'Watchmen' could never be released due to property rights

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Komond

Number of posts: 538
Written on: 2008-08-20 14:41:48
Original new NYTimes

LOS ANGELES — The dark and damaged superheroes of Warner Brothers’ “Watchmen,” set for release next March, have a new problem on their hands: a federal judge here ruled last week that they may belong to 20th Century Fox.

The judge, Gary A. Feess of United States District Court for the Central District of California, denied a request by Warner last Wednesday to dismiss Fox’s infringement claims.

In the suit, Fox said Warner had infringed its copyrights and interfered with contracts by filming the movie in spite of earlier agreements under which Fox acquired rights to the graphic novel on which it is based.

Fox lawyers have said they plan to seek an injunction blocking release of the film — one of next year’s most anticipated — pending a trial over its rights. In a statement, Scott Rowe, a Warner spokesman, said the judge’s ruling, while allowing the litigation to proceed, did not reflect on the merits of the case. “We respectfully disagree with Fox’s position,” Mr. Rowe’s statement said.

Written by Alan Moore and illustrated by David Gibbons, “Watchmen” tells the story of superheroes who have fallen into a netherworld of disgrace and personal torment. Long considered too difficult for a Hollywood film, it became a hot property after Zack Snyder, the director of Warner’s hit “300,” took it as his next project, with a budget that published reports have put at about $120 million.

According to Fox’s lawsuit, however, Warner, in acquiring rights through the producer Lawrence Gordon, failed to acquire certain rights already owned by Fox, including the right to distribute any picture made by Mr. Gordon’s company.

The case, originally filed in February, echoes an earlier court fight that was resolved in 2005 when Warner agreed to pay the producer Robert B. Clark at least $17.5 million to settle claims that it had infringed his rights by making the “The Dukes of Hazzard” film with Johnny Knoxville.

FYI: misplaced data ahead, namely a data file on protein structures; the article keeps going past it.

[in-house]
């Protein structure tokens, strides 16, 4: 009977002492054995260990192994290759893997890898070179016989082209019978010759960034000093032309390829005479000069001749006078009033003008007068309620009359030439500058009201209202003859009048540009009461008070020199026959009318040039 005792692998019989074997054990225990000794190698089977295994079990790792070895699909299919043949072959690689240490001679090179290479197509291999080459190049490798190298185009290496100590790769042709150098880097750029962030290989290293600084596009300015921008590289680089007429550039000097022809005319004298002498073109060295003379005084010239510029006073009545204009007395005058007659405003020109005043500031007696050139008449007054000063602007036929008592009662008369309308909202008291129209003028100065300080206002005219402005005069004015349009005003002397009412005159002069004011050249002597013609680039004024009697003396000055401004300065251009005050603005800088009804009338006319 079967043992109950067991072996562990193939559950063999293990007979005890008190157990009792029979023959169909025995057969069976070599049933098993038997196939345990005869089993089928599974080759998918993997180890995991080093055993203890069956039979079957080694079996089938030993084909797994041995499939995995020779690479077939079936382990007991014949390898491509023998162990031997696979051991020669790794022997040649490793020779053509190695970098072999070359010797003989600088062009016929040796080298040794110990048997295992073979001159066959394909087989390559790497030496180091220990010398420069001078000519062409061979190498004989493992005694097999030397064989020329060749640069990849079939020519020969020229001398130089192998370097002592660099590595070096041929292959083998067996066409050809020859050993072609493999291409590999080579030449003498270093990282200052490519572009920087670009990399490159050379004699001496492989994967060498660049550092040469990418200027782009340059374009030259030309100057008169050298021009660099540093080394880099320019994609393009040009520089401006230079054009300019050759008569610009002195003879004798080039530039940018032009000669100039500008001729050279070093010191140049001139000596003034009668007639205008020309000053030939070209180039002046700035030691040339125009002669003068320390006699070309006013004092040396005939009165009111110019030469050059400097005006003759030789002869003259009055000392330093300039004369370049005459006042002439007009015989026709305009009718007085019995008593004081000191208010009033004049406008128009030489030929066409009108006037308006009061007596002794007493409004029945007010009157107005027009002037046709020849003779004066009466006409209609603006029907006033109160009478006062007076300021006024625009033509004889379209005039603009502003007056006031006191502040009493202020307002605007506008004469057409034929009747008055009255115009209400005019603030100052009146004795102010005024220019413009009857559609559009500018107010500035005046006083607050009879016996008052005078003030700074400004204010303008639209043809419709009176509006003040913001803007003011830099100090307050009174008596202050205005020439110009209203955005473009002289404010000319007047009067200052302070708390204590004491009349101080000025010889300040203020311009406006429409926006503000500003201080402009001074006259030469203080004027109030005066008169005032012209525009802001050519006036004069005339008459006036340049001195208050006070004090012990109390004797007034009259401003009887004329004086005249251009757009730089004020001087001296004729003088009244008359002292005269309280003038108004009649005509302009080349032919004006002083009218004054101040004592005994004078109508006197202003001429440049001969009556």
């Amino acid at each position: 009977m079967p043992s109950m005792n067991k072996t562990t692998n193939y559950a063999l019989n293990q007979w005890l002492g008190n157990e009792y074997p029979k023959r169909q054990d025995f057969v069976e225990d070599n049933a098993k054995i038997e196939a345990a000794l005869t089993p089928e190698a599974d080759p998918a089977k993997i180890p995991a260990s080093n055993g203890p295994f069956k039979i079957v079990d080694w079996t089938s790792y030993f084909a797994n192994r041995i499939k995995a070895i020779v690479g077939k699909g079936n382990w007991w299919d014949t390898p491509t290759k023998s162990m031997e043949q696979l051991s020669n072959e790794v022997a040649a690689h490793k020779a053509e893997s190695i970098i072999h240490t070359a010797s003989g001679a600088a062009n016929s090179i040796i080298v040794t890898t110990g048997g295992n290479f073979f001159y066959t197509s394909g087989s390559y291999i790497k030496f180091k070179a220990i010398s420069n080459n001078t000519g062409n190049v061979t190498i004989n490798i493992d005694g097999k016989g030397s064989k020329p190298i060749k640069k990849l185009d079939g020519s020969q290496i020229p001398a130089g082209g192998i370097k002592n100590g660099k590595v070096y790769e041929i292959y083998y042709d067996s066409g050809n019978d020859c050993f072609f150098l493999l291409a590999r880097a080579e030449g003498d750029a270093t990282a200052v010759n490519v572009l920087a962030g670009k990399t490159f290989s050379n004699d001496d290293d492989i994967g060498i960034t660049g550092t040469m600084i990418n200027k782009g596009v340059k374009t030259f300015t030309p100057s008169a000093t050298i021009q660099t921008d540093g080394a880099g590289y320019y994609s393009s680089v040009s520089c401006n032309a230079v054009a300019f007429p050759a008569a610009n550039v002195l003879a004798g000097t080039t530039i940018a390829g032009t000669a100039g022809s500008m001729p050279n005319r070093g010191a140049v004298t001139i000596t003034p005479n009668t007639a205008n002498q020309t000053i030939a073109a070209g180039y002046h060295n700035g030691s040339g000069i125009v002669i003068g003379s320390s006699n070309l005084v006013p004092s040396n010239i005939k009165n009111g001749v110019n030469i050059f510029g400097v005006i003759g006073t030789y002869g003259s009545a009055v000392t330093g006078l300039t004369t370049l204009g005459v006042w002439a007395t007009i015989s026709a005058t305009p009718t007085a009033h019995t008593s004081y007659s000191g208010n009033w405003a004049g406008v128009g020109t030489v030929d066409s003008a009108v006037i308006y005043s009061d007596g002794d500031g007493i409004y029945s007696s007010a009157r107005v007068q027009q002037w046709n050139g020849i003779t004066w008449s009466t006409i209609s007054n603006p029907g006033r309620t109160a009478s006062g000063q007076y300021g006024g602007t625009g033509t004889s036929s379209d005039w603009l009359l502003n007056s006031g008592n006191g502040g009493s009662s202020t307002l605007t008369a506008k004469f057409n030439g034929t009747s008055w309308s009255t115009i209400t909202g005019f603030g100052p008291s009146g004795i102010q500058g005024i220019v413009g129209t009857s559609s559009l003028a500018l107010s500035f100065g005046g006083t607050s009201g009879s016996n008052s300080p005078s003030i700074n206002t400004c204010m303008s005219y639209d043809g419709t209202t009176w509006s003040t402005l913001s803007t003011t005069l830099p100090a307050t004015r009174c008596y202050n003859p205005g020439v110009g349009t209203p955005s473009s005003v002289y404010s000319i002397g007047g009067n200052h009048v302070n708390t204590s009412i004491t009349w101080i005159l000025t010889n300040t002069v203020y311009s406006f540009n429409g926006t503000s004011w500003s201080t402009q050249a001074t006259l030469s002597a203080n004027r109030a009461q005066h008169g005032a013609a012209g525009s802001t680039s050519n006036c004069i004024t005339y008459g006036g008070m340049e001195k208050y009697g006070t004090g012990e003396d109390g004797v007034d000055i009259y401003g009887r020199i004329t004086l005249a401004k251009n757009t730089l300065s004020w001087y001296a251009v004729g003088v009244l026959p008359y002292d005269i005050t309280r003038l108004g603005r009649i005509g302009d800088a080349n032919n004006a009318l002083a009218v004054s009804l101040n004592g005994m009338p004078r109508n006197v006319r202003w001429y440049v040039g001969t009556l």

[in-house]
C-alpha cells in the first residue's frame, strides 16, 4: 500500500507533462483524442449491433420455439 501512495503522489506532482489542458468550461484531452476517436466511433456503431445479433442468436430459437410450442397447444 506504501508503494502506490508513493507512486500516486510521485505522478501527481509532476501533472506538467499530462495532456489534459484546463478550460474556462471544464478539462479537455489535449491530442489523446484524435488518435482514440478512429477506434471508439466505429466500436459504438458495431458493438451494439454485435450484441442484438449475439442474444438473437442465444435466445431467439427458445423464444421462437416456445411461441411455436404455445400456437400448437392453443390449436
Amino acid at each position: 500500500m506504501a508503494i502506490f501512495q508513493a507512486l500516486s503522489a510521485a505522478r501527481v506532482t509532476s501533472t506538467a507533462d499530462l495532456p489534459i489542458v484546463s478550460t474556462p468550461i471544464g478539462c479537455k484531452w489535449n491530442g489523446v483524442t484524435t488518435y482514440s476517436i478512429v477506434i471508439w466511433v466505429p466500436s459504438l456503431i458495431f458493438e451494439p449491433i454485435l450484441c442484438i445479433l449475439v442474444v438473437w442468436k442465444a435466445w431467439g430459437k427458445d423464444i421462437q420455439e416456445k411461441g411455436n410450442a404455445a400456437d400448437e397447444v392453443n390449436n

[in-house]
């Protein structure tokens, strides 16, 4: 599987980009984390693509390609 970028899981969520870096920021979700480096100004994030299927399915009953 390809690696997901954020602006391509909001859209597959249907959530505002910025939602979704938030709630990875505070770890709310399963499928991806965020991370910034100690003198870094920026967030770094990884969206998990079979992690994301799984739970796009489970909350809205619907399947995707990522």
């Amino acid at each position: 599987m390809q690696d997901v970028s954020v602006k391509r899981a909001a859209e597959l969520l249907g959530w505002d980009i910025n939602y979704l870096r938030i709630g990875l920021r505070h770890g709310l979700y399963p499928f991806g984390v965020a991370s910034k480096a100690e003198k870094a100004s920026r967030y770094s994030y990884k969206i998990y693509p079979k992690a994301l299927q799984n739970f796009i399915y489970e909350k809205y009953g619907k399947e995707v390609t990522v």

The settlement came after Judge Feess, who presided in that case as well, issued a preliminary injunction that would have blocked the film’s release.

Crane

Number of posts: 174
Written on: 2008-08-20 15:33:21
I'm sure they will make a compromise, it's too big production.

Steinninn

Number of posts: 88
Written on: 2008-08-24 03:22:23
Worst news ever. Apparently Fox would rather see the movie in the trash then getting procentage off the profit. But I guess that's just them trying to get a bigger procentage

juli888

Number of posts: 11
Written on: 2010-07-07 14:57:08
[quote user=Komond]Original new NYTimes

LOS ANGELES � The dark and damaged superheroes of Warner Brothers� �Watchmen,� set for release next March, have a new problem on their hands: a federal judge here ruled last week that they may belong to 20th Century Fox.
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The judge, Gary A. Feess of United States District Court for the Central District of California, denied a request by Warner last Wednesday to dismiss Fox�s infringement claims.

In the suit, Fox said Warner had infringed its copyrights and interfered with contracts by filming the movie in spite of earlier agreements under which Fox acquired rights to the graphic novel on which it is based.

Fox lawyers have said they plan to seek an injunction blocking release of the film � one of next year�s most anticipated � pending a trial over its rights. In a statement, Scott Rowe, a Warner spokesman, said the judge�s ruling, while allowing the litigation to proceed, did not reflect on the merits of the case. �We respectfully disagree with Fox�s position,� Mr. Rowe�s statement said.

Written by Alan Moore and illustrated by David Gibbons, �Watchmen� tells the story of superheroes who have fallen into a netherworld of disgrace and personal torment. Long considered too difficult for a Hollywood film, it became a hot property after Zack Snyder, the director of Warner�s hit �300,� took it as his next project, with a budget that published reports have put at about $120 million.

According to Fox�s lawsuit, however, Warner, in acquiring rights through the producer Lawrence Gordon, failed to acquire certain rights already owned by Fox, including the right to distribute any picture made by Mr. Gordon�s company.

The case, originally filed in February, echoes an earlier court fight that was resolved in 2005 when Warner agreed to pay the producer Robert B. Clark at least $17.5 million to settle claims that it had infringed his rights by making the �The Dukes of Hazzard� film with Johnny Knoxville.

The settlement came after Judge Feess, who presided in that case as well, issued a preliminary injunction that would have blocked the film�s release.[/quote]


What nightmare, poor guys! From where at you such original information?

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